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Why is Heart Health Important at Menopause?

Declining oestrogen at menopause can not only bring about menopause symptoms, but also an increased risk of cardiovascular disease. Sometimes known as heart disease, this is a health condition affecting the heart and blood vessels, such as coronary heart disease or a stroke.

How many women are affected by cardiovascular disease?

Prior to menopause, women have a lower risk of developing cardiovascular disease than men. As a result, many women, regardless of stage of menopause, believe they won’t be affected by cardiovascular disease - which isn’t strictly true.

In the UK alone, an estimated 3.6 million women live with cardiovascular disease (1). More specifically, 1 in 14 women will unfortunately die due to coronary heart disease, a condition affecting the coronary artery of the heart (1). Coronary heart disease is reported as the third leading cause of death in the UK (after COVID-19 and dementia). Figures also suggest twice as many women die from coronary heart disease than breast cancer (1).

Why does the risk of cardiovascular disease increase at menopause?

Oestrogen is thought to be cardioprotective - it protects your heart against developing cardiovascular disease. It’s thought this is because oestrogen may play a role in controlling cholesterol levels. While not all cholesterol is bad, it’s important that levels of LDL cholesterol and total cholesterol aren’t too high. LDL cholesterol is referred to as ‘bad’ cholesterol, since it narrows arteries and can block blood flow to areas of the body, in a process called atherosclerosis.

With menopause, oestrogen levels decline. As a result, some cardioprotective effects are lost, increasing the risk of cardiovascular disease.

The natural process of ageing also contributes to the development of cardiovascular disease in both women and men. Blood vessels stiffen which can increase the likelihood of experiencing high blood pressure, a risk factor for cardiovascular disease.

Additionally, some women may have a few decades of lifestyle risk factors behind them by the time they reach menopause. A poor-quality diet, sedentary lifestyle, overweight or obesity, excessive alcohol intake and smoking can all contribute towards cardiovascular disease development.

How can you look after your heart health at menopause?

A healthy diet and lifestyle can help you to look after your heart through menopause and beyond. Here are just three areas of your diet you can consider:

Heart Friendly Fats

Focus on including unsaturated fats in your diet, which when swapped for saturated fats have been shown to be beneficial for heart health. Saturated fats are usually found in foods such as biscuits, crisps and processed meats. Unsaturated fats are heart friendly as they help to lower levels of bad LDL cholesterol, while maintaining levels of good HDL cholesterol. HDL cholesterol is labelled ‘good’ since it helps remove LDL cholesterol from the body.

Omega 3 is a type of polyunsaturated fat that’s well known for its heart friendly benefits. It can can be found in oily fish, as well as seeds such as flax and chia. LinwoodsMenoLigna seed mix contains both flax and chia seeds, offering a good source of unsaturated fats, including omega 3. Seeds, such as the MenoLigna mix, can be easily added to meals throughout the day - from mixing into porridge or yoghurt, and sprinkling over soups or toast, to stirring into curries and stews.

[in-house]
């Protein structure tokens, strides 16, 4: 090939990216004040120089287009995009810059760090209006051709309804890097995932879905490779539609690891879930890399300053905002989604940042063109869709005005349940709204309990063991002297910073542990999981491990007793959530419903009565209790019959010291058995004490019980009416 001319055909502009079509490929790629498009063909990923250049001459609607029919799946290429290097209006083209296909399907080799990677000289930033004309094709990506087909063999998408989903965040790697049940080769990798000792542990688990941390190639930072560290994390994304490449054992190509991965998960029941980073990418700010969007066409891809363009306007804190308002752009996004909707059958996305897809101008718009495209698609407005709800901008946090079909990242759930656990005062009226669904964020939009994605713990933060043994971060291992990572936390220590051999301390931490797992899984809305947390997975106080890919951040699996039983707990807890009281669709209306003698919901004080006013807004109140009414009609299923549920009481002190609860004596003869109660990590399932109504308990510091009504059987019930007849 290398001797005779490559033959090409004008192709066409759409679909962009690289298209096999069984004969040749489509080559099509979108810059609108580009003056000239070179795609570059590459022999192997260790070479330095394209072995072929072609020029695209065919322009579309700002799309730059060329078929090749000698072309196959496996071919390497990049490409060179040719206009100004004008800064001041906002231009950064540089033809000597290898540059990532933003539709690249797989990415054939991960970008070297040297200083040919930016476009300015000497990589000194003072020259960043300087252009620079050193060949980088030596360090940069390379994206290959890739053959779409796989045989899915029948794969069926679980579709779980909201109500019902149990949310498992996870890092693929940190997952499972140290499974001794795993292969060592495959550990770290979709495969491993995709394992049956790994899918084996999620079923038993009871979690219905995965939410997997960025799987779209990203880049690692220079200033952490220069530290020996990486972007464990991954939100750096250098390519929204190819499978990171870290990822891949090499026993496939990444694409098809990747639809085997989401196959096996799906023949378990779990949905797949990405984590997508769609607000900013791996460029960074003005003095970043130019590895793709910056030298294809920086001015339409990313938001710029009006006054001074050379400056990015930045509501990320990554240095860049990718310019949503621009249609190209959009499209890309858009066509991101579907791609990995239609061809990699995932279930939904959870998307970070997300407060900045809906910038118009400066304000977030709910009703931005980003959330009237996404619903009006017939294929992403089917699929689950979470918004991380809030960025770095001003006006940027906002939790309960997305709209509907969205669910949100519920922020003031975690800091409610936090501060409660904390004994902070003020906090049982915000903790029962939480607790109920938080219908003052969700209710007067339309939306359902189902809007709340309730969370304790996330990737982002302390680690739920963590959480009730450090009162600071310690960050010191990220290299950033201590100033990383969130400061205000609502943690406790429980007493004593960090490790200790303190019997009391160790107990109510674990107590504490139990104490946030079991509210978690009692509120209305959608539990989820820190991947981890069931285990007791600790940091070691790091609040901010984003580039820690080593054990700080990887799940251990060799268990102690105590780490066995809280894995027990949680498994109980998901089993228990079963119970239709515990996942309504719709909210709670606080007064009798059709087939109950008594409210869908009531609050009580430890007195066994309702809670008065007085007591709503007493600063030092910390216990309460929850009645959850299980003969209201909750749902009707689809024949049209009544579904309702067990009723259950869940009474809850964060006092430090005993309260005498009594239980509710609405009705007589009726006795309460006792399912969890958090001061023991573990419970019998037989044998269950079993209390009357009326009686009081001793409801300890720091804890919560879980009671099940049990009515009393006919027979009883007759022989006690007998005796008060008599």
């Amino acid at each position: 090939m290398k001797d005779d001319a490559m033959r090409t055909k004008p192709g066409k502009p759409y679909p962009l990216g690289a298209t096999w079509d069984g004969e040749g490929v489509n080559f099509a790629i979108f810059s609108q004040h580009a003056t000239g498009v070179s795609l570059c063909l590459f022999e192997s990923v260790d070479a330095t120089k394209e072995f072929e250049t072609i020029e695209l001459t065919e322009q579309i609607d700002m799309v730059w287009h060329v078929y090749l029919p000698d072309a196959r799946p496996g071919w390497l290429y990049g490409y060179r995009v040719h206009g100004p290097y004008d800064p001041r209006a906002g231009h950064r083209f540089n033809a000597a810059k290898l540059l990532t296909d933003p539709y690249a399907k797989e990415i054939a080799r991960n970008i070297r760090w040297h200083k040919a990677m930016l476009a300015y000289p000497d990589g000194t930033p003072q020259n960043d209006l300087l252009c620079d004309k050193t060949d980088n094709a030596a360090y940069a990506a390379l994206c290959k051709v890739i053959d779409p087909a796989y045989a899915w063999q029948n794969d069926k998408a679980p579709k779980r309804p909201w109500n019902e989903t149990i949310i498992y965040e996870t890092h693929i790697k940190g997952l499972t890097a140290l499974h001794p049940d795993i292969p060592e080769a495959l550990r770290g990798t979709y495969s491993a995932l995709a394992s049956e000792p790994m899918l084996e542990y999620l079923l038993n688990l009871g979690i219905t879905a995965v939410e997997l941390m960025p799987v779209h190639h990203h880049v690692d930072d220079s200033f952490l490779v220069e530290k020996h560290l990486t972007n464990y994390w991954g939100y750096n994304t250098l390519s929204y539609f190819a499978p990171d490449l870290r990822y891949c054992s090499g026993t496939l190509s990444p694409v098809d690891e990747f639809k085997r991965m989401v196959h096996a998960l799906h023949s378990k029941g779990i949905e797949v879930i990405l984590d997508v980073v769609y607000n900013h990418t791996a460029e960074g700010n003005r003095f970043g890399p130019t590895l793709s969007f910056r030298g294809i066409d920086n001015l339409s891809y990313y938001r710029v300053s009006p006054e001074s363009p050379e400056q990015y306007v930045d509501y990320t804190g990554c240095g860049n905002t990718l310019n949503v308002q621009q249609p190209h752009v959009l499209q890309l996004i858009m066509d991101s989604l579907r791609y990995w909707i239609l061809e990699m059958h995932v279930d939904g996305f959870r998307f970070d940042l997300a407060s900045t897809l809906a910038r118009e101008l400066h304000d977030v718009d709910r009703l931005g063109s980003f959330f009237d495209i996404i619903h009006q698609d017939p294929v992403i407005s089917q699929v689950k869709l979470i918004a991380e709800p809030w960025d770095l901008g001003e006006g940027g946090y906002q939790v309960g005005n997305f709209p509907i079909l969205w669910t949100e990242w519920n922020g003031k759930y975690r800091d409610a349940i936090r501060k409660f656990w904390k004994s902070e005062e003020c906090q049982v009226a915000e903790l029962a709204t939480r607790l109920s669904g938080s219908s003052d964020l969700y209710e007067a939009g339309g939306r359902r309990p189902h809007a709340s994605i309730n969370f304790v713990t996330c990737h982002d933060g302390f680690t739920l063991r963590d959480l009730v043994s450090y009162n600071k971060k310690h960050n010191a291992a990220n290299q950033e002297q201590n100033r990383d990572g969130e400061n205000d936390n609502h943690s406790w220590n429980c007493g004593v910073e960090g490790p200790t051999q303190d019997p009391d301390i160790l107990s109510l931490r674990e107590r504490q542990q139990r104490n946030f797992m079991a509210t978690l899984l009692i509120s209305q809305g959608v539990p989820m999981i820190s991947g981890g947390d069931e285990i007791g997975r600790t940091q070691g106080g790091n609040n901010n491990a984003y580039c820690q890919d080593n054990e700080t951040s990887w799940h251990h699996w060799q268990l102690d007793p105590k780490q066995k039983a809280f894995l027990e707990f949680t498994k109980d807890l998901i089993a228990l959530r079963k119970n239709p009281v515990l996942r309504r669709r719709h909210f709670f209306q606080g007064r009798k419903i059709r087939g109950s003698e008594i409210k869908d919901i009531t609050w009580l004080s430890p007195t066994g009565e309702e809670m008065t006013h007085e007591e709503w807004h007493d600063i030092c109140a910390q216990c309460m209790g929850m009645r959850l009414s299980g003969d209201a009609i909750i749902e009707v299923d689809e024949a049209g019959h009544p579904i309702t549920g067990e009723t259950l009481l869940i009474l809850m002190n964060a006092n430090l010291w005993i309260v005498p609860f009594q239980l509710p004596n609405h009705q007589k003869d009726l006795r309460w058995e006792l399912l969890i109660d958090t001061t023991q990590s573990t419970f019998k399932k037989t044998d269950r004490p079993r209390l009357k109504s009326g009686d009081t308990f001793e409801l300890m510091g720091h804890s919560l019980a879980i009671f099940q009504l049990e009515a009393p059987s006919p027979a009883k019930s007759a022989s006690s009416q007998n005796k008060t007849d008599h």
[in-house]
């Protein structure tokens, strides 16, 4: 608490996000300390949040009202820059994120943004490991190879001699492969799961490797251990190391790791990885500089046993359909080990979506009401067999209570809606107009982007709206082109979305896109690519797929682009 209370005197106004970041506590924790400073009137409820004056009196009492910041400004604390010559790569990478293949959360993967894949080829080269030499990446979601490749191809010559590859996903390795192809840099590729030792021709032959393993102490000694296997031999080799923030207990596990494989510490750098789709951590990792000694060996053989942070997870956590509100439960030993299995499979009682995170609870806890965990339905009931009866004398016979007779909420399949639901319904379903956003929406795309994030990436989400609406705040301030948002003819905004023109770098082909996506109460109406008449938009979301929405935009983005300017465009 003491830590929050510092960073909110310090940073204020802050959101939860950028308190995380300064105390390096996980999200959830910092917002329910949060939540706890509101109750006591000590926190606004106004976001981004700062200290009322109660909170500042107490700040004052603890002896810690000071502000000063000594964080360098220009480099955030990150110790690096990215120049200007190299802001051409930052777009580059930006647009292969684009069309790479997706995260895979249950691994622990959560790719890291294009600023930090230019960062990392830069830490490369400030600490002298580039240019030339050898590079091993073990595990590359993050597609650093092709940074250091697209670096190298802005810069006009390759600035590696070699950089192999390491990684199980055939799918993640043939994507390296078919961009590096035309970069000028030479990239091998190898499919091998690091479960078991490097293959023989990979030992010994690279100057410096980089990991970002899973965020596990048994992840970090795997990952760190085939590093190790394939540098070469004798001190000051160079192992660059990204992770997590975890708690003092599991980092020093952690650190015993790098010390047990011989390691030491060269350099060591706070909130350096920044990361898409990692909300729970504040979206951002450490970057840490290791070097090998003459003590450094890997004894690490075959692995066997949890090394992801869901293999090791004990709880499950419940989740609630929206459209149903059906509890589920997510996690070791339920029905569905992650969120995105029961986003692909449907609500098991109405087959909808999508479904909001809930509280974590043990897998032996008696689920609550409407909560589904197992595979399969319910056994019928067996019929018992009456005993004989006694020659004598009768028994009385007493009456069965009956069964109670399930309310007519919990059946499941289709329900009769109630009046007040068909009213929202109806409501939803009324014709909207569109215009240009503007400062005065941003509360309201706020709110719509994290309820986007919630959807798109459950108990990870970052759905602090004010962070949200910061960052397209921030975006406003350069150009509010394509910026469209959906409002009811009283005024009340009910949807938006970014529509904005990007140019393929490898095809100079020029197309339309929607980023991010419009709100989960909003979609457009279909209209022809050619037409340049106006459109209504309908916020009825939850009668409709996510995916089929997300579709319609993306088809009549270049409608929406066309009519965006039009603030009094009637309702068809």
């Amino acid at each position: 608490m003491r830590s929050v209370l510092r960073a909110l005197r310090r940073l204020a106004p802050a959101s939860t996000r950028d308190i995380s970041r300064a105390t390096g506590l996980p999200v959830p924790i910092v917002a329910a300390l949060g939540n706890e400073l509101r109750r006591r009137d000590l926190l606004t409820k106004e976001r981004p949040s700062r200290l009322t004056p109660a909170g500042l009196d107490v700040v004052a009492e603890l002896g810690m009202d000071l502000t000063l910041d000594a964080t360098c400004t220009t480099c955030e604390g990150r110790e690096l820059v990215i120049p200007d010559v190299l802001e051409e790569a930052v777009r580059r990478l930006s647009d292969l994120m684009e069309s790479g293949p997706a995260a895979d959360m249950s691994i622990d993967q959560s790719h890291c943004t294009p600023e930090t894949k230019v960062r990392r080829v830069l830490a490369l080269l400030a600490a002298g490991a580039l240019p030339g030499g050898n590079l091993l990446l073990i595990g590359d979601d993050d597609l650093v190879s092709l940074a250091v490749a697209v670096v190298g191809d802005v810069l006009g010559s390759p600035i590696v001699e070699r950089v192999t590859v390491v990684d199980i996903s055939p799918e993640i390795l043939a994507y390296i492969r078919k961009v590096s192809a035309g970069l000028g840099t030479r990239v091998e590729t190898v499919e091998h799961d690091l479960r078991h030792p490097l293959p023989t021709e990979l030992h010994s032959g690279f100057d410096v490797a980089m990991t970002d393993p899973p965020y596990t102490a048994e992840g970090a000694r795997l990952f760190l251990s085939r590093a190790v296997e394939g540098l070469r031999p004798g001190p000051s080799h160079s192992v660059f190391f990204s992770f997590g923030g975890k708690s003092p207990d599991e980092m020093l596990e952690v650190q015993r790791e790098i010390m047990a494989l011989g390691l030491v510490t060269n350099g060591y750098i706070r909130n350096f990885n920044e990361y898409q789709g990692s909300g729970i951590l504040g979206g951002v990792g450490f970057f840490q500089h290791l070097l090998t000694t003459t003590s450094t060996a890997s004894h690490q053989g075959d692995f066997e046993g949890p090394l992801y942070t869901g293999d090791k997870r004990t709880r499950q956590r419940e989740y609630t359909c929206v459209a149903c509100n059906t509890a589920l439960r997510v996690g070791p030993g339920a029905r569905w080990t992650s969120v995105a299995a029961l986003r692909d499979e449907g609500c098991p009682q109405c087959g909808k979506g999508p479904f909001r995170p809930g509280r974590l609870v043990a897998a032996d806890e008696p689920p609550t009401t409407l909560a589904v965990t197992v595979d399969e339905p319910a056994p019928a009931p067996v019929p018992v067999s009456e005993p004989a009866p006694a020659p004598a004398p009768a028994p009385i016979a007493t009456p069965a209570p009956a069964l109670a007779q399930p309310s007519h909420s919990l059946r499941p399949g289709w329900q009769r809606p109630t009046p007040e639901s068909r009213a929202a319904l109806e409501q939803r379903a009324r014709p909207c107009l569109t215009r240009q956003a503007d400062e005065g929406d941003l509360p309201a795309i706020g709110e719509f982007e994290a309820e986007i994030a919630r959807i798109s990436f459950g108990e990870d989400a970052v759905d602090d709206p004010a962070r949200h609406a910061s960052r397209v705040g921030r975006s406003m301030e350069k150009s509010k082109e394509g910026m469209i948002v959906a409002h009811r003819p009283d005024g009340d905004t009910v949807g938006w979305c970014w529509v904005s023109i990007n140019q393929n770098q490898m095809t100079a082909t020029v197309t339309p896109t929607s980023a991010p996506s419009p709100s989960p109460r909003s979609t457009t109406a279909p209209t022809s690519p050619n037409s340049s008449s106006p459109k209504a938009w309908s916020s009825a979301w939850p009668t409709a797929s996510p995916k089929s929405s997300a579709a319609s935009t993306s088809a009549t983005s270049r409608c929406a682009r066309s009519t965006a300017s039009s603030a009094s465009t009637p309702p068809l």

Fabulous Fibre

It’s not only omega 3 that can be found in MenoLigna, but fibre too. A diet containing plenty of fibre helps control blood sugar levels, which is important for heart health. Fibre also helps keep you fuller for longer, helping with weight management efforts, which can also help control your risk of cardiovascular disease. Other sources of fibre include wholemeal bread, brown rice, rye-based products, oats, nuts and fruits and vegetables.

Eat the Rainbow

Fruits and vegetables are packed full of vitamins, minerals and antioxidants. Antioxidants help reduce cell damage caused by destructive molecules called free radicals. This helps reduce the risk of developing cardiovascular disease.

The easiest way to ensure you eat enough antioxidants is through eating not only your 5-a-day, but by eating a wide range of colours. Reds, oranges, yellows, greens, blues and purples - pack as much colour into your diet as you can. The different colours reflect the different micronutrients and antioxidants that you’ll find in fruits and vegetables. The more colours you eat, the wider the range of nutrients (including antioxidants) you’ll obtain.

In Summary

With reductions in oestrogen levels, the natural stiffening of blood vessels with age and other lifestyle risk factors behind you, heart health is more important than ever at menopause. However, simple dietary changes, such as including unsaturated fats, fibre and fruits and vegetables, can help nurture your heart for the years to come.

This blog has been written in collaboration with Linwoods Health Foods. Based in Armagh, Northern Ireland, and established in 1965, Linwoods is a third generation family owned business that produces a range of healthy plant based foods.

In 2003 Linwoods launched its ‘Health Foods’ range. From the initial Organic Milled Flaxseed, the product portfolio has now extended to include the core flaxseed range, a hemp seed range and a functional range. Linwoods is now a trusted, high quality and market leading health food brand with distribution in Tesco, Ocado, Sainsburys, Waitrose and many health food stores throughout the UK. You can find out more from Linwoods by pressing here.


1. https://www.bhf.org.uk/-/media/files/for-professionals/research/heart-statistics/bhf-cvd-statistics-uk-factsheet.pdf?rev=8eaa5fd7024142ce99bfccede2c04f72&hash=56FADE911BEDB7A6526F2690AC61B2B9

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